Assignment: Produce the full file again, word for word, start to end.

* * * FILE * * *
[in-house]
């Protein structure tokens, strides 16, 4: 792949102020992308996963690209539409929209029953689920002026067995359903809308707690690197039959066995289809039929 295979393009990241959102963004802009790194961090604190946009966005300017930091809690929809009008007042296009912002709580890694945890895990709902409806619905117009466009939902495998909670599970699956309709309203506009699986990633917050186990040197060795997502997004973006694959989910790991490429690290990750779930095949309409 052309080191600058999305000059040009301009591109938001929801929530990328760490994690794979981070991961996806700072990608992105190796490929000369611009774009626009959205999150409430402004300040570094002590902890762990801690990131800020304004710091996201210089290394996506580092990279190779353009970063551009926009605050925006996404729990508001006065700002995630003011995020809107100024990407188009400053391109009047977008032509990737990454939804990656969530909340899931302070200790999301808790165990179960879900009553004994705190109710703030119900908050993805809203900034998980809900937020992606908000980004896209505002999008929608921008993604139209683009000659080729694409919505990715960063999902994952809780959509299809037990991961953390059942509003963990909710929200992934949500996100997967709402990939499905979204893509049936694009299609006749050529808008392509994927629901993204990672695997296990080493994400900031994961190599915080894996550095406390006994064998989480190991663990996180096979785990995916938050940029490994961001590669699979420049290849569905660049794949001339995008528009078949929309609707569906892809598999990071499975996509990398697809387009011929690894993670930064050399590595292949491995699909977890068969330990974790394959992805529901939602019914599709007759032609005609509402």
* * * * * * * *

[in-house]
């Protein structure tokens, strides 16, 4: 792949102020992308996963690209539409929209029953689920002026067995359903809308707690690197039959066995289809039929 295979393009990241959102963004802009790194961090604190946009966005300017930091809690929809009008007042296009912002709580890694945890895990709902409806619905117009466009939902495998909670599970699956309709309203506009699986990633917050186990040197060795997502997004973006694959989910790991490429690290990750779930095949309409 052309080191600058999305000059040009301009591109938001929801929530990328760490994690794979981070991961996806700072990608992105190796490929000369611009774009626009959205999150409430402004300040570094002590902890762990801690990131800020304004710091996201210089290394996506580092990279190779353009970063551009926009605050925006996404729990508001006065700002995630003011995020809107100024990407188009400053391109009047977008032509990737990454939804990656969530909340899931302070200790999301808790165990179960879900009553004994705190109710703030119900908050993805809203900034998980809900937020992606908000980004896209505002999008929608921008993604139209683009000659080729694409919505990715960063999902994952809780959509299809037990991961953390059942509003963990909710929200992934949500996100997967709402990939499905979204893509049936694009299609006749050529808008392509994927629901993204990672695997296990080493994400900031994961190599915080894996550095406390006994064998989480190991663990996180096979785990995916938050940029490994961001590669699979420049290849569905660049794949001339995008528009078949929309609707569906892809598999990071499975996509990398697809387009011929690894993670930064050399590595292949491995699909977890068969330990974790394959992805529901939602019914599709007759032609005609509402």